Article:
I find it baffling that Paul WS Anderson, someone who could make such a fun and perfect video game movie as “Mortal Kombat”, could turn right around and make a virtually unrecognizable and unwatchable mess like “Resident Evil”. Just about everything I enjoyed about the games, such as the atmosphere, the characters and the storyline, were mysteriously absent from this so-called “adaptation”, leaving hardcore Resident Evil fans such as myself with little to latch on to and even less to appreciate. The truly sad part is that this poorly conceived celluloid vomit puddle was seen fit to herald in a franchise, thus ensuring that a film which accurately depicts the content of the games will never see the light of day.
The Umbrella Corporation’s top secret subterranean research facility, the Hive, has had an outbreak of the “T Virus”, transforming everyone within into flesh-craving zombies. A team of crack Umbrella operatives have been given the task of rescuing any survivors from within the Hive and shut down its sentient computer mainframe, the Red Queen. Along for the ride is an amnesiac operative named Alice (Milla Jovovich) with crazy ninja powers who desperately wants to uncover her identity amidst the chaos.
For reasons I don’t understand, writer/Director Paul WS Anderson saw fit not only to change the story of the Resident Evil game, but to change the setting, ignore the atmosphere and chuck out all recognizable characters from the series as well. People can harp all they want on the inaccuracies of the “Super Mario Bros” and “Street Fighter” films, but at least they featured the characters from the games. Chris Redfield and Jill Valentine are completely absent from the film (though Jill shows up in the sequel, which is actually worse, if you can believe that) and call me selfish if you want, but when I go to see a movie based on an existing franchise I’d at least like to see one familiar face.
The new characters Anderson chose to give us are so irritating or completely devoid of depth that they don’t endear themselves to the audience at all. Add to that the fact that the casting for the film was so horrendous that it makes the actors in straight-to-video offerings like “Ghoulies IV” look like master thespians. Alice’s convoluted backstory won’t be really touched upon until the sequel, making her rather boring in this installment, with the only thing allowing her stand out being her ability to kill zombie dogs with high-flying ninja jumpkicks. As I mentioned in my review for “Ultra Violet”, Milla Jovovich has some sort of physical deformity which prevents her from closing her mouth all the way for any period longer than six seconds. This can be absolutely distracting during important scenes, as all I can focus on is Jovovich’s jaw gaping to the floor, half expecting a steady stream of drool to start dribbling down her chin. The only other stand out character is a generic “super bitch” named Rain, so obnoxiously brought to life by Michelle Rodriguez that you’ll find yourself counting the minutes until she dies (sadly, she survives through practically the entire film). I don’t know whether she has some sort of neck disorder or whether her “masterful” acting skills told her this was the only way to look tough, but Rodriguez keeps her head tilted down throughout the entire film. That means that her eyeballs are always rolled up at the top of the sockets and she looks absolutely stupid. When your two leads have completely distracting physical setbacks that they remove you from the experience, then you know you screwed up somewhere in the casting department.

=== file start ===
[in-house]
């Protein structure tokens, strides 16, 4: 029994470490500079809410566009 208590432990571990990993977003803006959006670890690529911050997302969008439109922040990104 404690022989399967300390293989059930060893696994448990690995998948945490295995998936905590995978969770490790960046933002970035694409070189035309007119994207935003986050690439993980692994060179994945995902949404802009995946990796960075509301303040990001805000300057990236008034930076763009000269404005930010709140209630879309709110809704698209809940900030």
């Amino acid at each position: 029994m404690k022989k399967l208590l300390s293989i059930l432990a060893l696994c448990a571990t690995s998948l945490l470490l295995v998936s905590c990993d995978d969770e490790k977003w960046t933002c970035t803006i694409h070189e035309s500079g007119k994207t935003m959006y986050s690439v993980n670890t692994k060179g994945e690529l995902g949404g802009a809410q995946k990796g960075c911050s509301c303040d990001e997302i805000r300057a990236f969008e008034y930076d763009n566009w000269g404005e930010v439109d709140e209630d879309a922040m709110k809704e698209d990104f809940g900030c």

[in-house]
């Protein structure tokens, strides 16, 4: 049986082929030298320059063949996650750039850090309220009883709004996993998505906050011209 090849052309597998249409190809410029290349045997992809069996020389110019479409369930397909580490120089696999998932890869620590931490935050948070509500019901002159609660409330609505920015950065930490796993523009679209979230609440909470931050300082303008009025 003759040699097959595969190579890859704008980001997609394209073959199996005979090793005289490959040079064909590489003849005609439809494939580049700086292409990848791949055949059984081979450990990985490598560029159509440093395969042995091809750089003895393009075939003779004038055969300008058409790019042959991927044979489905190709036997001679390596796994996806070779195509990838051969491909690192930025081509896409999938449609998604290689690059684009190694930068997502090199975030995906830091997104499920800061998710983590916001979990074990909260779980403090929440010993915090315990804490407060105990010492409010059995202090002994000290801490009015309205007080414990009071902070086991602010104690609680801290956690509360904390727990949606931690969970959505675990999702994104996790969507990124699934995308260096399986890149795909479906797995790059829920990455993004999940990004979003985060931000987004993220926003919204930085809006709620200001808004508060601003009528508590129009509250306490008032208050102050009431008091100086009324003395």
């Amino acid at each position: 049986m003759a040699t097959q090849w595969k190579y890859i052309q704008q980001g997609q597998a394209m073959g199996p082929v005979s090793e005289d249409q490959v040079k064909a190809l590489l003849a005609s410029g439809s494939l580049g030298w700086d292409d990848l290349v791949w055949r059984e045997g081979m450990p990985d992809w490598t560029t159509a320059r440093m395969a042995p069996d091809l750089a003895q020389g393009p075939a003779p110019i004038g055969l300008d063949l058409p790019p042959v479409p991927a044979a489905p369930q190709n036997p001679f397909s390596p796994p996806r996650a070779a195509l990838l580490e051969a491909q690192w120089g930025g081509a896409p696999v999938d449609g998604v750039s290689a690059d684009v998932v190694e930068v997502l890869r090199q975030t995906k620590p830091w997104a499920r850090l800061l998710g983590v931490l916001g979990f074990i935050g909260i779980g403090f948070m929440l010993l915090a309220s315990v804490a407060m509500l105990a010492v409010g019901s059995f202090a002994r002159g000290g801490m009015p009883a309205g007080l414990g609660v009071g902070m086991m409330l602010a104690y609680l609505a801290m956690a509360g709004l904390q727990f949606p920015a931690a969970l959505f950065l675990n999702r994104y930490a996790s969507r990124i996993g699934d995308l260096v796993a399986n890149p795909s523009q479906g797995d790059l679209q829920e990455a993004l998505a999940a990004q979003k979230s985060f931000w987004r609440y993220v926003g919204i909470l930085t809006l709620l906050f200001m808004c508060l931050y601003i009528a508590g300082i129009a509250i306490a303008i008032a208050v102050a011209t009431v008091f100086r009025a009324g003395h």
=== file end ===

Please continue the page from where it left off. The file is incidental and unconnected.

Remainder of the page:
So what about the rest of the cast? Well, most of them are killed off shortly after being introduced, all at once and not by zombies. That’s some mighty fine writing, right there. The ones that remain are so devoid of anything even remotely approaching memorable performances that they just run together into a blur of worthlessness.
Anderson manages to throw a few scraps from the games in, likely only by accident. The mansion which was the setting of the original game appears here but only briefly at the beginning and end. The final battle at the film’s climax features a recognizable monster from the games: the Licker. Sadly, the Licker is brought to life with such primitive, cheap and downright laughable CGI that it is anything but “cool”. This movie was made in 2002 but the CGI looks like it stepped out of 1992. What could have been the film’s one redeeming attribute was utterly botched. Speaking of villains and CGI, for some reason Anderson thought it would be totally rad to make the Hive’s sentient computer system, the Red Queen, a holographic prepubescent British girl. It’s as stupid as it sounds.
“Resident Evil” is constantly praised as one of the greatest live action video game movies of all time, but I frankly cannot see the attraction. It throws away pretty much everything that made the original games fun or frightening and replaces it all with generic action sequences and even more generic characters. Paul WS Anderson’s career started out on such a good track, but after the “Resident Evil” franchise and the lackluster “Alien vs. Predator”, I’m starting to think his early successes were nothing short of flukes.